Candle in a Dark Room: A reappraisal of the Psychology of Religion by Edwin Ezlin

A review by Shirley Dixon of Porirua

Edwin Ezlin - the pen-name of Brian Lilburn, a longterm member of Sea of Faith — sent a copy of this booklet to the Newsletter Editor. He wrote in a covering letter: "The approach to Christianity in the booklet is esoteric, more along the line of the Gnostics, and 'God' hardly comes into it — the Christ, yes, in a way, but not the man Jesus".
Ezlin sees the 21“ century as a struggle between people who hold progressive / secular / science based values, and those who hold regressive / conservative values. This leads him to set out to answer the question: How are we to define a positive side to religion?
Ezlin has a declamatory rather than persuasive writing style, and many statements, which are undoubtedly based on his experience and research and honestly held by him, are stated as facts without backing evidence being provided. This is not necessarily a negative thing as such evidence would not only hold up his narrative, but require a book-length publication rather than a booklet.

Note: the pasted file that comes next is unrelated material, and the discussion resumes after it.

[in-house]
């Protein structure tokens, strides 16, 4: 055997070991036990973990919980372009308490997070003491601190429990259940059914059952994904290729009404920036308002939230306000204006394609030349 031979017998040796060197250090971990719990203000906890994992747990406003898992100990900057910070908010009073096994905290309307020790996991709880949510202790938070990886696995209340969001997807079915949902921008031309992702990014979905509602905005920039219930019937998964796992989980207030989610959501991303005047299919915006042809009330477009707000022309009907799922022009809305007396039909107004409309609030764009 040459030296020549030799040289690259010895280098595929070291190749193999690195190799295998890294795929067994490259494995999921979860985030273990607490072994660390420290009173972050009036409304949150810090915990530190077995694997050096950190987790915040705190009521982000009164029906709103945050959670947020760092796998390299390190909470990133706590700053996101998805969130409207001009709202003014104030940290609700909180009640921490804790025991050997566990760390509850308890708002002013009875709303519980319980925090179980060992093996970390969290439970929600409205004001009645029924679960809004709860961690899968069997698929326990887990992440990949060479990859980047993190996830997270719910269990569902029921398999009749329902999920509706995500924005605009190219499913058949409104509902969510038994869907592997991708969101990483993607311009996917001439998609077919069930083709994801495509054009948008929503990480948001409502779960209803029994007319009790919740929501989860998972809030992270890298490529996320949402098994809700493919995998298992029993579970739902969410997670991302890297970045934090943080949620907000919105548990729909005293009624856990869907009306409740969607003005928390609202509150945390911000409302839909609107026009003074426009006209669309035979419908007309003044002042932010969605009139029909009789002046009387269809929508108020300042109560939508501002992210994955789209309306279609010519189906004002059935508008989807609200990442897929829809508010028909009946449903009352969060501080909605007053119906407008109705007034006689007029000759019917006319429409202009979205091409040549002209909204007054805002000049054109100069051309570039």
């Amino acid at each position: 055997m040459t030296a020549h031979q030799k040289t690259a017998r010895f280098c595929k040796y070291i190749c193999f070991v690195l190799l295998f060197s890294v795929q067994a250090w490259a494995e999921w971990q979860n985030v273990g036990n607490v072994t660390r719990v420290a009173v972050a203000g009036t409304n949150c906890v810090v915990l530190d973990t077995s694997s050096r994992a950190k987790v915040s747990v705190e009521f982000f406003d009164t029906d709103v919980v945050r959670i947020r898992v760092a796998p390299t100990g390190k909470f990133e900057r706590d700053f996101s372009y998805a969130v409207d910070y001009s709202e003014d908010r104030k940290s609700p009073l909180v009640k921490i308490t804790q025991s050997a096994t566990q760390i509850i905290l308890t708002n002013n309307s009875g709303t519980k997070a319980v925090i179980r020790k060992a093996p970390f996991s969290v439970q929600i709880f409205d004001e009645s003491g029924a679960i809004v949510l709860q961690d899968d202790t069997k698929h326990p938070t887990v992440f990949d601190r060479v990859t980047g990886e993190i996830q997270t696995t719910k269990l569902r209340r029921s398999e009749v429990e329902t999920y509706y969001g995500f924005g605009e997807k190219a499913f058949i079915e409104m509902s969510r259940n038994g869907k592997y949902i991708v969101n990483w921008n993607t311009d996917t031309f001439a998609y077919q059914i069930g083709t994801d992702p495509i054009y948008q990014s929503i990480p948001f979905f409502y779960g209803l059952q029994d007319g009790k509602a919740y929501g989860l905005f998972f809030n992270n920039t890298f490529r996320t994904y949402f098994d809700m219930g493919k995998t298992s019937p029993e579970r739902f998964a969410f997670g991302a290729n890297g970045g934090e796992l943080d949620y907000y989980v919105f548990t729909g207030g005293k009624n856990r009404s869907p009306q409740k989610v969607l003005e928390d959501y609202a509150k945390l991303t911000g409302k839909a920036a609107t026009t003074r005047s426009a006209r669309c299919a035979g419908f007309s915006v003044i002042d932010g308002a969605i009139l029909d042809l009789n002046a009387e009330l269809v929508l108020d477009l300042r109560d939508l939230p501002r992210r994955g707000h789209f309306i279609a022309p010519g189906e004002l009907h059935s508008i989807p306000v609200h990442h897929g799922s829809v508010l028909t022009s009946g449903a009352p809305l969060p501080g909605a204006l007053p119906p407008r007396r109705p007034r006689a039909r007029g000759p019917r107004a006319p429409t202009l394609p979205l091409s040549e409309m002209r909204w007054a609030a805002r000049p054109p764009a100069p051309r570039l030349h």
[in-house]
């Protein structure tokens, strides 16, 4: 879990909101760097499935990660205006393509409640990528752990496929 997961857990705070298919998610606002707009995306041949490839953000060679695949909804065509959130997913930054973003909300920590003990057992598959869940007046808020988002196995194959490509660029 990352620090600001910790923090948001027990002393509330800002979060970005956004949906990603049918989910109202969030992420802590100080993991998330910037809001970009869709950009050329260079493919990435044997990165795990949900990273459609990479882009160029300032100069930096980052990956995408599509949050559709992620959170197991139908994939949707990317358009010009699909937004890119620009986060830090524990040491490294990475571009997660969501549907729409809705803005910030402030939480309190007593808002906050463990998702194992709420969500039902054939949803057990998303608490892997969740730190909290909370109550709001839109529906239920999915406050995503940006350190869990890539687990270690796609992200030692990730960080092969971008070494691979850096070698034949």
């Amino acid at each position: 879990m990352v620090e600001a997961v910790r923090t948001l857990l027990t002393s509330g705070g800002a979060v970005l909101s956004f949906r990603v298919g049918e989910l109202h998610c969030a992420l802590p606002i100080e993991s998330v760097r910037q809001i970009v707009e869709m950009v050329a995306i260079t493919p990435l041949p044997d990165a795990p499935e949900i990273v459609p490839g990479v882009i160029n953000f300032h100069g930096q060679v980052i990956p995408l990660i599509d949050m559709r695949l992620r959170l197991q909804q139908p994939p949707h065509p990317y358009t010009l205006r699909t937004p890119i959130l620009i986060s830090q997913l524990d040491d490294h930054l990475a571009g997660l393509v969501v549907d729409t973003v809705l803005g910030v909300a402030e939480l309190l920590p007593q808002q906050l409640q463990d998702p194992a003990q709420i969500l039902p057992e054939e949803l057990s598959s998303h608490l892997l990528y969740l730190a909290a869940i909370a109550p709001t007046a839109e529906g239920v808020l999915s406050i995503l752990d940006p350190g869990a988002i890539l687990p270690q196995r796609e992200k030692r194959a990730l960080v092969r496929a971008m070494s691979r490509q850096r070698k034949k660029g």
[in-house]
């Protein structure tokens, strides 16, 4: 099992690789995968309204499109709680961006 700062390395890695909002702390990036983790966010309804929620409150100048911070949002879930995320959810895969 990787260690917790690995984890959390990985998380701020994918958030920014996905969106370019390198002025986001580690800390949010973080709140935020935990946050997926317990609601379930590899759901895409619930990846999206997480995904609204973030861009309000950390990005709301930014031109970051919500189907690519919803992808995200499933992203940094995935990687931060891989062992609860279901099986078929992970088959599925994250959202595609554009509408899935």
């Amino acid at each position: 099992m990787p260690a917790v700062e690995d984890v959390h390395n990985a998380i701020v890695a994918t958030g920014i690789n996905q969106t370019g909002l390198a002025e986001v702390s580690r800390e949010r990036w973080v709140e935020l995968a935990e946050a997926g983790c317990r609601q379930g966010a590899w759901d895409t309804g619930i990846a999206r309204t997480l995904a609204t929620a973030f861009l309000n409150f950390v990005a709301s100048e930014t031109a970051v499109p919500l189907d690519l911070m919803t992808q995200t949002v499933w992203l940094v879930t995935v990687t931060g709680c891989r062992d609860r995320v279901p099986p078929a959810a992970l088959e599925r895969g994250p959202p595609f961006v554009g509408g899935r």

This booklet is a deliberation and a reflection on ideas about: the continuation of superstitious, supernaturalist beliefs alongside 'modern', scientific ideas; the power of the unconscious mind; the relationship between our conscious and unconscious mind; the use and interpretation of symbols in the development of a positive power of religion. And, in the final of the five sections of his booklet, Ezlin asks: Can a greater understanding of (religious) symbols help us to exorcise the demons that are causing havoc by taking root in the unconscious of many?

The author presents a personal interpretation of some traditional religious symbols, including the Buddhist wheel of life, the Chinese yin and yang, and the Christian cross. To give some idea of the originality of his ideas, I quote from his booklet:
"The charms of religious symbolism empower [the light of] our candle-flame to set fire to the demons and burn them up if they cannot be re-formed as harmless sprites or protectors of our purist aspirations toward making the best of ourselves."
And: "Because the star is a symbol of teaching, it is natural enough to link it to the sun, as a star, to Muhammad as the teacher of 'messages' from the godlike Sun in its supremacy over earthly time and space."
And, having mentioned the Hindu 'trinity of Heavenly Powers' (Brahma the Creator, Vishnu the Preserver Shiva the Destroyer) Ezlin continues: "Compare them to the three-headed god of orthodox Christianity, almost certainly inspired by the Hindu trinity".
Many of Ezlin's interpretations were, for this reviewer, completely new. However, when working out one's own ideas, being confronted with different understandings makes one re-think, re-consider and reanalyse. And that is always worthwhile.
If you are interested in obtaining a copy of this booklet, contact the author at:



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